As regular readers will already know, my favourite aircraft of all time is the Supermarine Spitfire. I have built many models of the legendary fighter over the years but one variant has eluded me-The PR Mk.XI. Until now that is!

Due to no manufacturer producing any Spitfire PR Mk.XI’s in 1/48 or 1/32 scale one has to resort to cobbling together a base kit and conversion parts to build the desired airframe. In my case the objective was to produce a PR Mk.XI in 1/48 scale. There had been a good 1/32 conversion set available previously, but its as rare as hens teeth now!

So why the PR Mk.XI ? I have wanted to build a particular version of this Spitfire, years ago my friend Frank emailed photo’s of a PR Mk.XI build to me and I was amazed at what I saw! Renowned modeller Daniel Zamarbide had carried out his own scratch built conversion in 1/32 scale and it was absolutely gorgeous! From that day on I felt inspired to build my own!

And so here we are- years later with my own Spitfire PR Mk.XI

Just what is a PR Mk.XI?

The PR stands for Photographic Reconnaissance. These Spitfire’s had all of their guns removed and camera’s were mounted in the fuselage. Their mission was exceptionally dangerous: Fly right into enemy territory, take photo’s of their positions and fly like hell for home! The brave men who flew PR Spitfire’s brought back vital intelligence for the Allied war effort.

The Mk.XI Spitfire was designed to operate at altitudes of over 30,000 ft and fly faster than 400 mph. As such the Mk.XI became the fastest of all the Merlin engined Spitfire’s as was ideally suited to the Photographic Reconnaissance mission.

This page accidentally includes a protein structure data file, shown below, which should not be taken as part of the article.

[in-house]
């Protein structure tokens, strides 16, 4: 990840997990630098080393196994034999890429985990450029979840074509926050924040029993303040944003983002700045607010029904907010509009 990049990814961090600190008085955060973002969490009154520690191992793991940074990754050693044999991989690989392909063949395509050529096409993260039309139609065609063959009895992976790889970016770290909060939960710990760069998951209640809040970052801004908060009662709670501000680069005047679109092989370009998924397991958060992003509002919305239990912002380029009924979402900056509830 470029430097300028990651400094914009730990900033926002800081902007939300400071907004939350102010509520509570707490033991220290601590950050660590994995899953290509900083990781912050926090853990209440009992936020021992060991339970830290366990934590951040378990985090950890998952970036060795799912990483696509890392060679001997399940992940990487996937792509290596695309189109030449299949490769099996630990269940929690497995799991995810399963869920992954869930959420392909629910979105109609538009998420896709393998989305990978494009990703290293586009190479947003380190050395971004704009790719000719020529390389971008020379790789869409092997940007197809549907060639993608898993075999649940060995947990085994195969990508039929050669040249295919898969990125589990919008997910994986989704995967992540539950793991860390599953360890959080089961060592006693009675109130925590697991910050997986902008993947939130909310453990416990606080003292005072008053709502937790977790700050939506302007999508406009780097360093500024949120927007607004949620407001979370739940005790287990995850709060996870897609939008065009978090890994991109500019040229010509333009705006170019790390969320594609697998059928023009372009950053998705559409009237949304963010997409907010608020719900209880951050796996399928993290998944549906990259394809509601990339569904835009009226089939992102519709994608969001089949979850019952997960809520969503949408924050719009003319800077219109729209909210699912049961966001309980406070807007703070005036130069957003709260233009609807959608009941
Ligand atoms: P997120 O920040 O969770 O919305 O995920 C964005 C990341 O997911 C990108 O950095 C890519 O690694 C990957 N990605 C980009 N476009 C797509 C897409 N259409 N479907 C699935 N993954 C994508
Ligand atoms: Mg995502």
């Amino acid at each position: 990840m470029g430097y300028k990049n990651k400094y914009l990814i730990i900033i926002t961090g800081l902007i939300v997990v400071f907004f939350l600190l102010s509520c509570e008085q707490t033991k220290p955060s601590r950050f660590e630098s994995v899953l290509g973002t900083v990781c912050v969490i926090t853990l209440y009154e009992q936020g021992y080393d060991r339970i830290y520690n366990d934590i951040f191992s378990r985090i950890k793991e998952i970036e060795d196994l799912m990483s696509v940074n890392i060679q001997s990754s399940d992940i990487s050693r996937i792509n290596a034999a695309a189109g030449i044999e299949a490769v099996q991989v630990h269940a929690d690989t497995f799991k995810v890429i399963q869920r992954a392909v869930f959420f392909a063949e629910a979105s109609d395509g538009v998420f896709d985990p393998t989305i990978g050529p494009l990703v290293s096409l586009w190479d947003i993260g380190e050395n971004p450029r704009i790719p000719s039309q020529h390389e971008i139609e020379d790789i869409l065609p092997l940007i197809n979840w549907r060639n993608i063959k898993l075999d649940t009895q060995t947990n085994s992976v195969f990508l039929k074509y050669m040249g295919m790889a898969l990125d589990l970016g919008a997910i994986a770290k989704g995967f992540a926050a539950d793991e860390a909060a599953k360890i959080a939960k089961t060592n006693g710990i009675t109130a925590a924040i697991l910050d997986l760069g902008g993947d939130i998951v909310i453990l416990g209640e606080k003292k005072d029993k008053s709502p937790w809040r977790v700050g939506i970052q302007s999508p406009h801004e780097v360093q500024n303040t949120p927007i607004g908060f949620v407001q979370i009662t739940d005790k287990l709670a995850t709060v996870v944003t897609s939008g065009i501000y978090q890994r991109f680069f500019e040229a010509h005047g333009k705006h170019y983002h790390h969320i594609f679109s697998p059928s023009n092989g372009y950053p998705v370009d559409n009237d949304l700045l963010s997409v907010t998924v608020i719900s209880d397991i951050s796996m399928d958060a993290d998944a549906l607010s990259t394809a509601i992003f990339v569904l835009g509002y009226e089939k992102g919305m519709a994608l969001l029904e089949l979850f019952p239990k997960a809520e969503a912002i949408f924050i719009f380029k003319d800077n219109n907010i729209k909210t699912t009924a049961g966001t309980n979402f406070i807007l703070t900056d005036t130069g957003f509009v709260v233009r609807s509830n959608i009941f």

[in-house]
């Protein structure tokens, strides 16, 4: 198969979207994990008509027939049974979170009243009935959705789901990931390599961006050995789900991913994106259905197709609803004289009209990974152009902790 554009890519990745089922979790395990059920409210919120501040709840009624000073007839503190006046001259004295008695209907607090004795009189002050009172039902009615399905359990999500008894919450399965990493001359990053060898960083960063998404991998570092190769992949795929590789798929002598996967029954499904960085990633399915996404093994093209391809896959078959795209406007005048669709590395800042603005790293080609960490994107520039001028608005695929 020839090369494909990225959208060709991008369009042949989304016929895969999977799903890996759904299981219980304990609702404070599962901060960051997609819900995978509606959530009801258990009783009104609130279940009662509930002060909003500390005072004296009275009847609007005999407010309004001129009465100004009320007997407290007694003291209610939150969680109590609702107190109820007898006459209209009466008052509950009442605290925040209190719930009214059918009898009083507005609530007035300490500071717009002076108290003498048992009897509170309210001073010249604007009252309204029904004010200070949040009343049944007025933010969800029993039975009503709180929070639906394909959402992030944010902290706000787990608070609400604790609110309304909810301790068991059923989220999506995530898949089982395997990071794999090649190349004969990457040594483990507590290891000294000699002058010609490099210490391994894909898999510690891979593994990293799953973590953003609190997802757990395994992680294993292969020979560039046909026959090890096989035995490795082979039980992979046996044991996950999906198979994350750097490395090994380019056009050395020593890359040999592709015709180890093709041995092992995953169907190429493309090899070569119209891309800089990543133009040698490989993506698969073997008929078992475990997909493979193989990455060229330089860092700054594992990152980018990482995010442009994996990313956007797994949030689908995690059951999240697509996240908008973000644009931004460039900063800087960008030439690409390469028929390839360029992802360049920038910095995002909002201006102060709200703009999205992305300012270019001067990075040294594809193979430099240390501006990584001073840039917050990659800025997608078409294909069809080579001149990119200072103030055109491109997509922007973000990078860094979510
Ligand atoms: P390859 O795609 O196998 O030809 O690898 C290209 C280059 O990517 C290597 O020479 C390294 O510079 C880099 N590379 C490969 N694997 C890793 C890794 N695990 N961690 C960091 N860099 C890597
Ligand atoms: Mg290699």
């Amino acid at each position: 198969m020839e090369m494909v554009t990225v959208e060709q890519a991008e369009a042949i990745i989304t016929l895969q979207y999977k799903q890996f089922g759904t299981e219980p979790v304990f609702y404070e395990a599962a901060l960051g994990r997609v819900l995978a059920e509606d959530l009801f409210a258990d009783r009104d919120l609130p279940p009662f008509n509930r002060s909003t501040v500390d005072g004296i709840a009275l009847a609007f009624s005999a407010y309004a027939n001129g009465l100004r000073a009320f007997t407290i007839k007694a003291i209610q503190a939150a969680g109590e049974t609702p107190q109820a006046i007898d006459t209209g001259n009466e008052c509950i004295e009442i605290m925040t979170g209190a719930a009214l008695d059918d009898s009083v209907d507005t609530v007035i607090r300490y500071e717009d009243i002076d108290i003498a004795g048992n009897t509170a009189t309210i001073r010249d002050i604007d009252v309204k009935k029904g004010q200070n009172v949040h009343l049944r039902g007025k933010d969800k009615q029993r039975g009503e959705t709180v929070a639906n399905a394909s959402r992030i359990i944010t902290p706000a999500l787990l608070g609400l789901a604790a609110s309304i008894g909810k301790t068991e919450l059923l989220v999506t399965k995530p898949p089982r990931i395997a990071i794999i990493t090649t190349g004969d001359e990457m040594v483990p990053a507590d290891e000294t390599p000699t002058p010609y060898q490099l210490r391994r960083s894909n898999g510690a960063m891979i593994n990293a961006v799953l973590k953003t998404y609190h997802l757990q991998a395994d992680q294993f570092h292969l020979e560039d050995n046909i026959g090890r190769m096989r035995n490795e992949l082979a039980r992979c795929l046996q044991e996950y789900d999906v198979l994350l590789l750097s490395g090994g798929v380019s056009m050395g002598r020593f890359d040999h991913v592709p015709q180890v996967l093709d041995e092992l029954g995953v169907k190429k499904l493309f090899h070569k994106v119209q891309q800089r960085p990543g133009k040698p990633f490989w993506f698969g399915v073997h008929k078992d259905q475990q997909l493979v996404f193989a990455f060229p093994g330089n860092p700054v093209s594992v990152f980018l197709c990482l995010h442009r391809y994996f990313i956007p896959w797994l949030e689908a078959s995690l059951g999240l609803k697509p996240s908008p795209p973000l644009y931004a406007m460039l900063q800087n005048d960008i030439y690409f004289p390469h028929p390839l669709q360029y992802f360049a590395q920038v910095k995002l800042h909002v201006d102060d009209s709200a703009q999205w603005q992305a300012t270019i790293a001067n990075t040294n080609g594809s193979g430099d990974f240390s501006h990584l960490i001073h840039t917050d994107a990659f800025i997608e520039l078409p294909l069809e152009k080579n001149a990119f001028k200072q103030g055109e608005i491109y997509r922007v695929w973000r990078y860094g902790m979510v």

Here is what I came up with so get the project started:

I picked up an old Revell re-boxing of the Hasegawa Spitfire Mk.IX kit, which was an excellent base kit for the build. To this added an Eduard colour Photo-Etch detail set for the cockpit and a resin Mk.XI carburettor and wing panel covers from Quickboost. I also managed to hunt down the decals for the specific machine I wanted to model. MB948 which had a very cool red unit ID flash under the exhaust stacks.


As you can see above MB948 had a very striking scheme that instantly attracted my interest! The combination of a Spitfire in a blue/red scheme with USAAF markings was something I had to have in my collection. The decals form Model Alliance were a collection of unusual Spitfire schemes that I had picked up years ago. Ageing decals are not the best to work with but this was my only option so I just went with it!

USAAF Spitfire’s:

The USAAF used a lot of Spitfire’s during World war II, this particular one was assigned to the 14th Photographic Squadron, 7th Photographic Group, USAAF based at Mount Farm, Oxfordshire. Below are some photo’s of PR Spitfire’s from the 7th Photographic Group including a later photo of MB948 in D-day markings.


As with most fighter builds we begin in the cockpit, this was a rather simple process of painting the cockpit sub assemblies in RAF Interior Green and putting them together with the Eduard detail set.

I went for a heavily weathered look here as this aircraft was operating from a farm field and was likely to have been flying a high number of hours.

The Photographic Reconnaissance equipment: I did not have anything available to buy off the shelf, so I made my own! I studied photographs and drawings of the camera assembly in the PR Mk.XI and set about forming a frame assembly and camera. I also wanted to pose the finished model with the camera on display so I opened up the fuselage hatch just aft of the cockpit on the port wing side and I cut away the cockpit door so the interior detail could be seen: